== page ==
to do with music that was leaked, scene seemed really fragmented,” and beats that were made a long Darlington said. “There was this sense that drum and bass, or later on time ago by Madlib that sampled some of my work. I even got a dubstep, was going to be the sound chance to tour with them. I played of the future. It was the sound they accordion, actually. That tour was used in car commercials [laughs]. MF Doom, Madlib and Jay Dilla; There just wasn’t much personality it was incredible. Experiences like — it didn’t speak to people.” that, they change things. They But Darlington continued makchange me.” ing music in L.A., slowly becoming Yet Darlington is as both participant in, much an individual as and witness to, a forhe is a man behind the midable sea change in curtain, embracing a modern electronica. range of earnest influFinding a mecca in But all of this stuff ences from Turkish Low End Theory — an experimental hip is just background psych and Saigon funk to his keystone hop and electronic noise. If people Victoriana fashion nightclub in Lincoln want to have the sense. Heights — Darlington “But all of this stuff and contemporaries context, then it’s is just background such as The Glitch there, but if not, noise,” Darlington Mob and Flying Lotus it’s just music. It’s said. “If people want gained underground to have the context, eminence, testing not supposed to then it’s there, but if the boundaries of an have everything not, it’s just music. It’s entirely new genre. spelled out.” not supposed to have “It’s one of those everything spelled funny things — just Alfred Darlington out.” life, in general, where Musician This year’s Warren you don’t pick a path, Live finds Daedelus but the road rises to sharing a stage with fellow beat you,” Darlington said. “I started scene luminary Nosaj Thing — a making music at the crossroads seasoned lineup that will undoubtof hip-hop and electronic music, edly make for a memorable year-end which is very fertile ground.” show. Daedelus, like many beat musi“San Diego is certainly not cians, gained early notoriety from outside the bounds of what the collaborations. In 2004, rapper/proSouthern California movement is, ducer Madlib sampled Darlington’s and the fact that we can all celebrate Invented track “Experience” in together is just an honor and a privi“Accordion” — the second track lege for me,” Darlington said. “I’m from the hugely acclaimed MF psyched to flip some wigs.” Doom and Madlib (aka Madvillain) And that’s a sentiment that puts release Madvillainy. Darlington was the calculated pseudo-dorkiness of even featured in the music video. Muirstock headliners Hellogoodbye “Madlib is one of the most creto absolute shame. ative gentlemen in Los Angeles, Catch Daedelus at Warren Mall period,” Darlington said. “The way on May 20. Free for all UCSD stuI got involved in Madvillain was just a twisting and turning — it had dents.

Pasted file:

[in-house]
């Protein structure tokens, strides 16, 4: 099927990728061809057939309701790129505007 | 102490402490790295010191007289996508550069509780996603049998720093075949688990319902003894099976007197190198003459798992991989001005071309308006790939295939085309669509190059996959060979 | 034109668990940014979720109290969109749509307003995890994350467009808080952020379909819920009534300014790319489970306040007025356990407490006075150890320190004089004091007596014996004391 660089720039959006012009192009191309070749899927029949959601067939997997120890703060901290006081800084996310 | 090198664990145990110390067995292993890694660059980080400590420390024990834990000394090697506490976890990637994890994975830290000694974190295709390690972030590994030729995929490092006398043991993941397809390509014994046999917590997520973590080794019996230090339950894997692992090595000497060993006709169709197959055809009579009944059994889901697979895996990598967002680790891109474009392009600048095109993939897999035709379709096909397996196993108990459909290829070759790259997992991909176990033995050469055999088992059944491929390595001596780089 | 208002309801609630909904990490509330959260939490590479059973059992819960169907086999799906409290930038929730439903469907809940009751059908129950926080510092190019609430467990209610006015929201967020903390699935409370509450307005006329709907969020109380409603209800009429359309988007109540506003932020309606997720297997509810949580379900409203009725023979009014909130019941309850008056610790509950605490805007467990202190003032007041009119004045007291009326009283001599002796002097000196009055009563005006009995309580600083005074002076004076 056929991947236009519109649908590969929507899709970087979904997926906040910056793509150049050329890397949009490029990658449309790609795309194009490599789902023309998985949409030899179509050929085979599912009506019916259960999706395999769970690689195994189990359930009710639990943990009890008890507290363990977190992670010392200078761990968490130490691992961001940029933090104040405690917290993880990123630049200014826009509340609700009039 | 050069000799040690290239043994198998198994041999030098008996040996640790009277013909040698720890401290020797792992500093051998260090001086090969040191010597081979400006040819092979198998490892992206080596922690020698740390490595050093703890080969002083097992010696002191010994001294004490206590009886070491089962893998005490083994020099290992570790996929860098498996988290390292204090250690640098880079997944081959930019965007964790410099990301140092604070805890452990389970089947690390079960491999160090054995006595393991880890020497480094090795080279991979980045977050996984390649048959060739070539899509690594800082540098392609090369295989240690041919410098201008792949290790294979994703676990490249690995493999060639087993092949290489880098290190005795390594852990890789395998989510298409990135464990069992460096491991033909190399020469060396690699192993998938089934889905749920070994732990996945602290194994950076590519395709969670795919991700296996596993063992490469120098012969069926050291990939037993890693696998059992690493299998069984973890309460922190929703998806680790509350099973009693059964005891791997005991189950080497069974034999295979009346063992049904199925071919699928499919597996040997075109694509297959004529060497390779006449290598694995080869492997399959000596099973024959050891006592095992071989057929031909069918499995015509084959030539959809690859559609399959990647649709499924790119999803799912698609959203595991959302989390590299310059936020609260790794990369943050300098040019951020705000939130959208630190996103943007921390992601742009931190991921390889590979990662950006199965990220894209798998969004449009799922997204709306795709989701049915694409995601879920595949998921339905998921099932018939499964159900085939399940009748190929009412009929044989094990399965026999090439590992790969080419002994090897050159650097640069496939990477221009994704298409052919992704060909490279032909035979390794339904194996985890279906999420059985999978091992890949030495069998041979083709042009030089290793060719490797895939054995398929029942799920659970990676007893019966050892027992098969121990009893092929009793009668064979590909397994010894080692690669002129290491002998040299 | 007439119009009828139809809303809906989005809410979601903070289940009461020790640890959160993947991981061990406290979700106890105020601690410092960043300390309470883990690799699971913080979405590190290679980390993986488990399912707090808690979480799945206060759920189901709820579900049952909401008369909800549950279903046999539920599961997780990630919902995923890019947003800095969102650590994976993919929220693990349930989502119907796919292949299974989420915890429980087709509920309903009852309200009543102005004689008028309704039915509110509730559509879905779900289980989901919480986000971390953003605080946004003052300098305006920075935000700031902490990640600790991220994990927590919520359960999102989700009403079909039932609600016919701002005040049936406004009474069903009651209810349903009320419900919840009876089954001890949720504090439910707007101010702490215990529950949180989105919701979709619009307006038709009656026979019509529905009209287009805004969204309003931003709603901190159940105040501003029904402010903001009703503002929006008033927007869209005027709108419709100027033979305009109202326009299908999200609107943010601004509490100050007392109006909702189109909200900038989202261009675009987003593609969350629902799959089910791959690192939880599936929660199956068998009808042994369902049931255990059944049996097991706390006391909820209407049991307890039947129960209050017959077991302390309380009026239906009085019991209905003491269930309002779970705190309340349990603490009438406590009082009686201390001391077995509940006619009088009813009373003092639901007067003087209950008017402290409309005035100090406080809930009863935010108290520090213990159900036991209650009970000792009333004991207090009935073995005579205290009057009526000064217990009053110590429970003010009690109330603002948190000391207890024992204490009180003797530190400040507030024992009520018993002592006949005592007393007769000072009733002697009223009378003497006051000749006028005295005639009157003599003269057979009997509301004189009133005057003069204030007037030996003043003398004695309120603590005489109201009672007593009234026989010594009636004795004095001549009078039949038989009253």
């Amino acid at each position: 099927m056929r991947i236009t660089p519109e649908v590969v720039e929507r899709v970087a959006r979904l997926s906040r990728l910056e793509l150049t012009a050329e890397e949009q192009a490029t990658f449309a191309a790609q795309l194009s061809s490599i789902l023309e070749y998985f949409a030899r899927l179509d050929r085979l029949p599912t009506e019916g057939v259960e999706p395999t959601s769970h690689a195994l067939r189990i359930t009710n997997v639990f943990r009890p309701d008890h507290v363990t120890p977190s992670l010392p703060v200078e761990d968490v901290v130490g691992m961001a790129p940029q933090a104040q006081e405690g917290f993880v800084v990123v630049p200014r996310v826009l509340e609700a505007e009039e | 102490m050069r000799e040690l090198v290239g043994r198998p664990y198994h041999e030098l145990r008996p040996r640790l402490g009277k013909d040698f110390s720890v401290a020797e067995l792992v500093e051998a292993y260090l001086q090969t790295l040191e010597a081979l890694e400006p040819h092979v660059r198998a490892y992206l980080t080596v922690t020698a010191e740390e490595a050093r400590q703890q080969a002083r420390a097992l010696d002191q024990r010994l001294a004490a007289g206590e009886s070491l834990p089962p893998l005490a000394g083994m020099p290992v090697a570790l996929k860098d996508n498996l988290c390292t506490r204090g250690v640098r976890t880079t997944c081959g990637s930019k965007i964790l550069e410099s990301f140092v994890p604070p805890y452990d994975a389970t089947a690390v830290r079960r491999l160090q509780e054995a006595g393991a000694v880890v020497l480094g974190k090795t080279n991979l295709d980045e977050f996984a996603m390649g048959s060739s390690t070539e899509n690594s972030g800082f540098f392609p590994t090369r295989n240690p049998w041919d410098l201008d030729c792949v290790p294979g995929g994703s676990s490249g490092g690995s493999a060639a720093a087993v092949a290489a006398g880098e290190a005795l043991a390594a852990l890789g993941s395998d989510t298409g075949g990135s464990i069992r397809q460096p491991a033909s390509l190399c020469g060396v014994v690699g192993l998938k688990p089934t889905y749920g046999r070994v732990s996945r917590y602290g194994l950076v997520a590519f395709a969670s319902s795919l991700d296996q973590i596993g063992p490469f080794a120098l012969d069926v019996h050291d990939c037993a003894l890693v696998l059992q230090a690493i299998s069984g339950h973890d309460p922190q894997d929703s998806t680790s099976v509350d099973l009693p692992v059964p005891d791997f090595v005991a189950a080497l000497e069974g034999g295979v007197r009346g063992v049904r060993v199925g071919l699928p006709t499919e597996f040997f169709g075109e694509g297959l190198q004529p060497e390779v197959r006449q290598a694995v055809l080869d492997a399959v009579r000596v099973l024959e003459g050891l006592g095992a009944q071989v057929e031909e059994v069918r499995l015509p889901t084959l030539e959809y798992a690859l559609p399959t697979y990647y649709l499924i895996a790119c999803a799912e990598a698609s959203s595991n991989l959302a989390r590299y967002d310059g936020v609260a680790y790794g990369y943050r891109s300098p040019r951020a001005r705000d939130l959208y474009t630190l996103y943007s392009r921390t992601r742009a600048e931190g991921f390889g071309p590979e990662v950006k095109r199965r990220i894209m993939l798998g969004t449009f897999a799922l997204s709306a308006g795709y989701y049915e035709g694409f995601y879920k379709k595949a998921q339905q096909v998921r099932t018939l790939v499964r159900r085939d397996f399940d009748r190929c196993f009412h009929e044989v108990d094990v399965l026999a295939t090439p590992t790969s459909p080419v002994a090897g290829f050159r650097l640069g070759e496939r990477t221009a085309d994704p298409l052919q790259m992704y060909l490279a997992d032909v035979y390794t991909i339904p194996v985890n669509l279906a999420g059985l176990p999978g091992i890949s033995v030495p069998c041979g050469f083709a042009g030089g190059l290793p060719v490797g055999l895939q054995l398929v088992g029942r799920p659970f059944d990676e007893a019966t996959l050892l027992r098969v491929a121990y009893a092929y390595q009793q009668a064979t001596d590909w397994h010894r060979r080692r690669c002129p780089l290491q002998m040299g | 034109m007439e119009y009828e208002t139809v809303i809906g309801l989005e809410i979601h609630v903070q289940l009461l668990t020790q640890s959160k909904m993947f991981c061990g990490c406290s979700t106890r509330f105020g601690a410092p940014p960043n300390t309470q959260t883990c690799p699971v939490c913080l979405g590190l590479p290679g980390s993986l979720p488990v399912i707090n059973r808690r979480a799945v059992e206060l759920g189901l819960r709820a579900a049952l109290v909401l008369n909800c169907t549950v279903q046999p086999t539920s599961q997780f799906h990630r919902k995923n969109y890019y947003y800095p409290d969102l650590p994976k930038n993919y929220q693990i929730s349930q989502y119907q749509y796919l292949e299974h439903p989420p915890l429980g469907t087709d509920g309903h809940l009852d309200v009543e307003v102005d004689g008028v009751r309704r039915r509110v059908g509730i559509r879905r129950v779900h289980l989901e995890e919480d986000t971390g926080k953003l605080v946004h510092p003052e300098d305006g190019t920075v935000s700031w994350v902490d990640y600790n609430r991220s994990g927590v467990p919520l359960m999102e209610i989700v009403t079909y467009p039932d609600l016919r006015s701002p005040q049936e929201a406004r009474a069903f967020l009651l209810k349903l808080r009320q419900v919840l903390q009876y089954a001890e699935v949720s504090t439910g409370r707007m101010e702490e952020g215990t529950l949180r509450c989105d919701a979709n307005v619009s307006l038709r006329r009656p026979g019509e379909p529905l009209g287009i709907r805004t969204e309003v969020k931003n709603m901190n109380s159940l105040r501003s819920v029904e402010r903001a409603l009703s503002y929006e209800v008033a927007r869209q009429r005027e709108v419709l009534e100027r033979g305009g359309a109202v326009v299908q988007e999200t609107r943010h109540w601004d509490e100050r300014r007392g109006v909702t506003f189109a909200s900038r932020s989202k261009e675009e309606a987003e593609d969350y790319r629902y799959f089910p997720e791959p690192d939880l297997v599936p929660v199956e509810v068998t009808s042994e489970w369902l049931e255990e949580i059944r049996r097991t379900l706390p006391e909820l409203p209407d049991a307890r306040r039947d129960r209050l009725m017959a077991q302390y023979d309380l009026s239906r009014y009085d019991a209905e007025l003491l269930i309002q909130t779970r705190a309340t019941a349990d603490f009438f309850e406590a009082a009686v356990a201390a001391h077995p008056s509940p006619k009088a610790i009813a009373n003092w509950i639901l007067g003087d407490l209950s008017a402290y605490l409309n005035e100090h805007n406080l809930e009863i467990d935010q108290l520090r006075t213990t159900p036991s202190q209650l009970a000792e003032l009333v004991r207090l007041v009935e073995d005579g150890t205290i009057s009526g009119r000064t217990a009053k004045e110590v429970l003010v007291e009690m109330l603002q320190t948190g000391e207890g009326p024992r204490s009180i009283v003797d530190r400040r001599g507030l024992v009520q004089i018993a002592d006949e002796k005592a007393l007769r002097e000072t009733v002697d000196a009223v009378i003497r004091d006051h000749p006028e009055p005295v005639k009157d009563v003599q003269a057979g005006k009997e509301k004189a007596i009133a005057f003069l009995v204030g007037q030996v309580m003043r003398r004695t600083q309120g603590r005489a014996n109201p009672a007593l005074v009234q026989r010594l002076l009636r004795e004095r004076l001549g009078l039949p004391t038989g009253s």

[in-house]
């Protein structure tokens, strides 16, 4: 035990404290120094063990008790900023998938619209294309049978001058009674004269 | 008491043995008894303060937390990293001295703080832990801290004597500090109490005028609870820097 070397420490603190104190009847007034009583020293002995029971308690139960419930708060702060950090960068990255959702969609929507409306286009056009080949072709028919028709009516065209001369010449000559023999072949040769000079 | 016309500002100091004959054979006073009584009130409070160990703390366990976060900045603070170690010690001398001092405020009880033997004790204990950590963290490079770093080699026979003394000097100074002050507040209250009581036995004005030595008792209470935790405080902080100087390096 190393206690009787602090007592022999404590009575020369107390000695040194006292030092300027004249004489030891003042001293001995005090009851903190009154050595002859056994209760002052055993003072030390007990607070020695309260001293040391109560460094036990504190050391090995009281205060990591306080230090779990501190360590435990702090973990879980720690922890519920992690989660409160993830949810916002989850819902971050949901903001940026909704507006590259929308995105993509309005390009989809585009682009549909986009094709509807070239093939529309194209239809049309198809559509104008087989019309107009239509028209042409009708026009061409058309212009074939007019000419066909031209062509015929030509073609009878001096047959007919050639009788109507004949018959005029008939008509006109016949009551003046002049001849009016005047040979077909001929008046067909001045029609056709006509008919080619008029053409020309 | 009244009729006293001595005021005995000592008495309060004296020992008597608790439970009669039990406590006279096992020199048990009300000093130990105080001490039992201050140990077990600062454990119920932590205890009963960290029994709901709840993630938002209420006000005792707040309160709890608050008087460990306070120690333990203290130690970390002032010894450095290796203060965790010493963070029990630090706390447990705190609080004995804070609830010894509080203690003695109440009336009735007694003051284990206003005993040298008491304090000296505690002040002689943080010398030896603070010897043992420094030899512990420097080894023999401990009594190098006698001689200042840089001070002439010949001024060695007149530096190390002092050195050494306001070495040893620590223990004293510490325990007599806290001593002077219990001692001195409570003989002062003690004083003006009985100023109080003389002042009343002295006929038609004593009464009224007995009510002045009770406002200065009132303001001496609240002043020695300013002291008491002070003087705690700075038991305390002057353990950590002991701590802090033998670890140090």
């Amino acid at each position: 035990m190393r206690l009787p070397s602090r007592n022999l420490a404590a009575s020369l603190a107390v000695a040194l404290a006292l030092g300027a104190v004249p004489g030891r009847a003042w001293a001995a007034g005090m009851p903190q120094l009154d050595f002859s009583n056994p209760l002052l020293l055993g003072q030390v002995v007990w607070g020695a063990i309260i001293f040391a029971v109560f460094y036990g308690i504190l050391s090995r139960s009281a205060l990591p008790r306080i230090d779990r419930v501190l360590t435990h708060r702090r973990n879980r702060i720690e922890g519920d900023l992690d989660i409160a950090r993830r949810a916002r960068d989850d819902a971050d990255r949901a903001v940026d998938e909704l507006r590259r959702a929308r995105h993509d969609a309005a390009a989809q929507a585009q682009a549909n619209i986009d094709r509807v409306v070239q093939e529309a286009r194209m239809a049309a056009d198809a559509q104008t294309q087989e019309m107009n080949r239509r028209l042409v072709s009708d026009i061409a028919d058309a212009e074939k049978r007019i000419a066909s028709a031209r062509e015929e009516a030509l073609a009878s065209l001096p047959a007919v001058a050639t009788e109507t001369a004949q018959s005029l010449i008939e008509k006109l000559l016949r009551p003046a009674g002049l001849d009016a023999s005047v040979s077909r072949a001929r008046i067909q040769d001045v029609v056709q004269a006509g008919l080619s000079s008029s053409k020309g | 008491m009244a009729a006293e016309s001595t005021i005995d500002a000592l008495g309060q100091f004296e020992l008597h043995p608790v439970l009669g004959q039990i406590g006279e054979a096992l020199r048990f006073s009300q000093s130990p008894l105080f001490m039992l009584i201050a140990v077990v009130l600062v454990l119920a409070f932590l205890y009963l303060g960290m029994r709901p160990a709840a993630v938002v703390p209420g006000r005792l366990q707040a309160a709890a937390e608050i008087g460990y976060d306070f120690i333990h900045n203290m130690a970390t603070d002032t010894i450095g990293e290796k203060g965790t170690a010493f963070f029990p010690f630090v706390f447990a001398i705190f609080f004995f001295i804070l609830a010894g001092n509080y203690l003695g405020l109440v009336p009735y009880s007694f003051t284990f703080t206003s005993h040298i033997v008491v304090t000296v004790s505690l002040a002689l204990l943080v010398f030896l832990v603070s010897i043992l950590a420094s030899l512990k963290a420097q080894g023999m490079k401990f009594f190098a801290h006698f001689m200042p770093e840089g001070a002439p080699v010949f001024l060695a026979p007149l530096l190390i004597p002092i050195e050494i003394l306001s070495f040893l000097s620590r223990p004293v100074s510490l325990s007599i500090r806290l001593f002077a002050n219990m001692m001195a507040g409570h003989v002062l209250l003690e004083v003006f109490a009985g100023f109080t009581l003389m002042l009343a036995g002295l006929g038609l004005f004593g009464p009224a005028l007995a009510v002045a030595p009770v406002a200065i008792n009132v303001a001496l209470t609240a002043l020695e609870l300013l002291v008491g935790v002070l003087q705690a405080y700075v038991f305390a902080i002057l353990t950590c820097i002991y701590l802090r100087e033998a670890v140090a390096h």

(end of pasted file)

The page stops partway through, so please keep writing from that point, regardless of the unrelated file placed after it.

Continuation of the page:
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▶ pirates from page 7 installments still remain. Cruz’s Angelica is the same take-no-shit bad girl persona that Knightley’s Elizabeth Swann pioneered in the first three films (but now in Spanish!). But her character, save for her fierce devotion to her father and prowess with a sword, is vanilla, and her chemistry with Depp is equally painful to watch — the two exchange lines with an uninterested, monotonous tone as they parry enemies with dead-catlike reflexes. The relationship, like most other aspects of the film, is sluggish and painfully formulaic. Likewise, a “Twilight”-esque romance that blooms in the midst of the fray between a merwoman and a religious man is as dull as it is nauseating: The couple is hopelessly enamored after only spending a few short hours in one another’s company. Worse, an inexplicable guestcameo by Keith Richards as Sparrow’s father adds to the confusion, as he growls his lines with noncommittal apathy that’s become the trademark of the “Pirates” series, referring to his son by the cringe-worthy pet-name “Jackie.” And even Depp — undoubtedly the series’ biggest fan — seems

bored, staggering through the movie’s endless two hours with the same drunken drawl that was, really, only refreshingly humorous the first time around. Perhaps the most confusing aspect of the film was the decision to release it in 3-D. Save the first few minutes where your eyes adjust to the glasses, the effect is no different than its 2-D counterpart, making it a total wash. The only reminder of the graphics teams’ efforts is the glasses imprint on your temples post-viewing. It seems the only one taking the franchise seriously anymore (and yes, that includes “Pirates” fans) is Geoffrey Rush. His unpredictability and enthusiasm as a character thricereprieved are the only remnants of the Disney classic that almost was; even Depp is more vivacious and jaunty in the scenes they share. But Rush’s invigorating presence isn’t powerful enough to forgive the errors and blatant laziness displayed by the rest of the cast and crew, and certainly not enough to forgive the archetypal plotline. “On Stranger Tides” has proved, (hopefully definitively) that the “Pirates” series’ premise— like Richards’ weathered, crusty visage — is tired and out of date.